Zero-Tolerance Policies: Are We Sure They’re a Great Idea?

| August 23, 2015

I was recently pondering the correlation between letting children work things out themselves, even to an extent physically, versus always telling them how to get along; and violent crime. Specifically, I was interested in whether there was a significant difference in violent crime rates between Germany, where they are much more lenient when it comes to children roughhousing and working things out on their own with one another, and America, the land of zero-tolerance policies and helicopter parenting.

graffiti dieburg

THE NUMBERS:

I am comparing Germany and the US through queries on NationMaster.com, an Australian website that compiles all sorts of global statistics, including crime statistics.

Violent Crime: Murder

America ranked 19x higher than Germany. (In a different comparison, the World Health Organization ranked the US as having 8x higher a murder rate than Germany. Neither statistic is looking good for the US.)

Violent Crime: Intentional Homicide

America ranked 6x higher than Germany in the number of homicides per 100,000 residents.

Murders with firearms per million people

America ranked 10x higher than Germany with murders with firearms per million people.

Robbery

America ranked 2x higher than Germany with the number of robberies per 100,000 people.

Assault

America ranked 27% higher than Germany in Number of assaults recorded by police in that country per 100,000 population.

Serious Assaults

The US ranked 54% higher than Germany in the number of major assaults recorded by per 100,000 population.

I am not including Violent Rape statistics due to the difference in definitions between the two countries, and how unreliable I find statistics in this area to be since so many rapes go unreported worldwide. Although America ranked higher, with more reported rapes than Germany, I do not personally consider rape data to be reliable anywhere around the world.

If one would like to take into account the suicide rates, America ranked 3x higher in suicides from age 15-24 and 63% higher in ages 25-34 (and higher across the board in every other age category, as well).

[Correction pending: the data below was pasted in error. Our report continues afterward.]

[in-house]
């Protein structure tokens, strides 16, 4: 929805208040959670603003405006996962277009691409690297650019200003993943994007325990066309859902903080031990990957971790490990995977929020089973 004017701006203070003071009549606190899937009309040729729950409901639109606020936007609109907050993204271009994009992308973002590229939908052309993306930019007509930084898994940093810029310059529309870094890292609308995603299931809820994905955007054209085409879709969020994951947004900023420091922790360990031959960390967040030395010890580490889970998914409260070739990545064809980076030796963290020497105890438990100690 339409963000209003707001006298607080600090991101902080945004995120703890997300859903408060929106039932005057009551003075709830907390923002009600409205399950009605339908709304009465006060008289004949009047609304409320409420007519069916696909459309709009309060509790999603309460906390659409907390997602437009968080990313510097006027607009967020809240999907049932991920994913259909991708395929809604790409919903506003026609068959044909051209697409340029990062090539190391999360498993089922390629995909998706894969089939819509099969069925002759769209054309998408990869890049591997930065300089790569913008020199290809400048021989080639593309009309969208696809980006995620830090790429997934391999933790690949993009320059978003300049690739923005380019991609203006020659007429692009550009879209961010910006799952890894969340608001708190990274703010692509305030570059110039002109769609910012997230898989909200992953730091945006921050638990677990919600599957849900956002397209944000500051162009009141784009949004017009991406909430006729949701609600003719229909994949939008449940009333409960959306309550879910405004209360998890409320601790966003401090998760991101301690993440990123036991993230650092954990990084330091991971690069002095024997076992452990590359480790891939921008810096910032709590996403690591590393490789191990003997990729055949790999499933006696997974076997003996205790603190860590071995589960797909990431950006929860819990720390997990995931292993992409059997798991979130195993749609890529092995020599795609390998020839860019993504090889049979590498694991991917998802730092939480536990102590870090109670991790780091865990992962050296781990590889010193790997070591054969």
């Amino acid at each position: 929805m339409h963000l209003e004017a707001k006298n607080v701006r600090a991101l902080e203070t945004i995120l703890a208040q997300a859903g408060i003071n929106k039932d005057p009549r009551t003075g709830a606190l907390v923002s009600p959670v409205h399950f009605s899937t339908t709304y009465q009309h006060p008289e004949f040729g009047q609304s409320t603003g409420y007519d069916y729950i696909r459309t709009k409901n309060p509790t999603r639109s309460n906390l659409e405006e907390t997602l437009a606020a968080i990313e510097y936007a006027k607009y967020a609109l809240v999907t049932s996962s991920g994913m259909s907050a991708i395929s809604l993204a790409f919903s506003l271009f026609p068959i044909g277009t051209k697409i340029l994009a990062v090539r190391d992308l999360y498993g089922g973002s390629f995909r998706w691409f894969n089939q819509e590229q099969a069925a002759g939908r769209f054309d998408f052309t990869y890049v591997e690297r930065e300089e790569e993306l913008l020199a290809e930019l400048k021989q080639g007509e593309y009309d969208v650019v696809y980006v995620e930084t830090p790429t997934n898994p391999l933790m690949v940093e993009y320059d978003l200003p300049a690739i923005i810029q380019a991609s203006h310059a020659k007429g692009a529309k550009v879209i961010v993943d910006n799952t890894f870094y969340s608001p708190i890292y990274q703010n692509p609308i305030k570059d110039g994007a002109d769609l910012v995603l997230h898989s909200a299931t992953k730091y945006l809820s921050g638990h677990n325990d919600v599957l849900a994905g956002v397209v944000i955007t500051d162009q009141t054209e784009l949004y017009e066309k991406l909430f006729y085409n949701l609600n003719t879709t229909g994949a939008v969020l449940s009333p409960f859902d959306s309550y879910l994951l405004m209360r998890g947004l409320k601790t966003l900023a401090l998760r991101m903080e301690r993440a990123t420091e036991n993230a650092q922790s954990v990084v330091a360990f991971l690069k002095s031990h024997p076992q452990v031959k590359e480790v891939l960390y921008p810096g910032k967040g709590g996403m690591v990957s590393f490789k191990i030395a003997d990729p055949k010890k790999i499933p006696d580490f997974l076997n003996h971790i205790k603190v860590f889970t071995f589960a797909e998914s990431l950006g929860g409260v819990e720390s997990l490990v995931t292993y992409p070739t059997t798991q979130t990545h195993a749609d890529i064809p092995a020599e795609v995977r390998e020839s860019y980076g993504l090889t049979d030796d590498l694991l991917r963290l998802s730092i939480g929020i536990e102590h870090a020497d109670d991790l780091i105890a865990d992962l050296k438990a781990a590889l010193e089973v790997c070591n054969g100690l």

When it came to opinions–how people actually feel about crime–according to the same website’s comparisons, Germans feel safer than Americans, have fewer fears of being victim to a crime than Americans have, and rank lower than Americans in perceiving violent crime problems in their country.

Lest I be misunderstood: I am not saying that there is no crime in Germany. Indeed, there is crime right here in Dieburg. Yet, according to an American criminal justice website,

“[A] notable trend is that no European or Asian cities are in the top 50 deadliest cities [in the world]. This complicates the picture of the US standing toe-to-toe with the industrialized world as a low violent crime nation. At the very least, the deadliest cities in the US have many more homicides than the deadliest cities in Europe and Asia.”

graffiti prague

WHAT DOES IT ALL MEAN?

Good question.  We Americans should be exploring, as a nation, whether zero-tolerance policies make sense for our society in the long run. Germans in general, from my three years of experience living in the country, are more tolerant of “kids being kids” (e.g. not expecting them to sit still for 2 hours, letting them run around in public, roughhousing, etc.); Germans are not as strict as Americans perceive them to be, when it comes to children.  They’re not forcing kids to get along, or forcing kids to share (funny that a socialist society is not forcing kids to share, while a society that shuns socialism is forcing their kids to share…hmmm…I need to think more on that).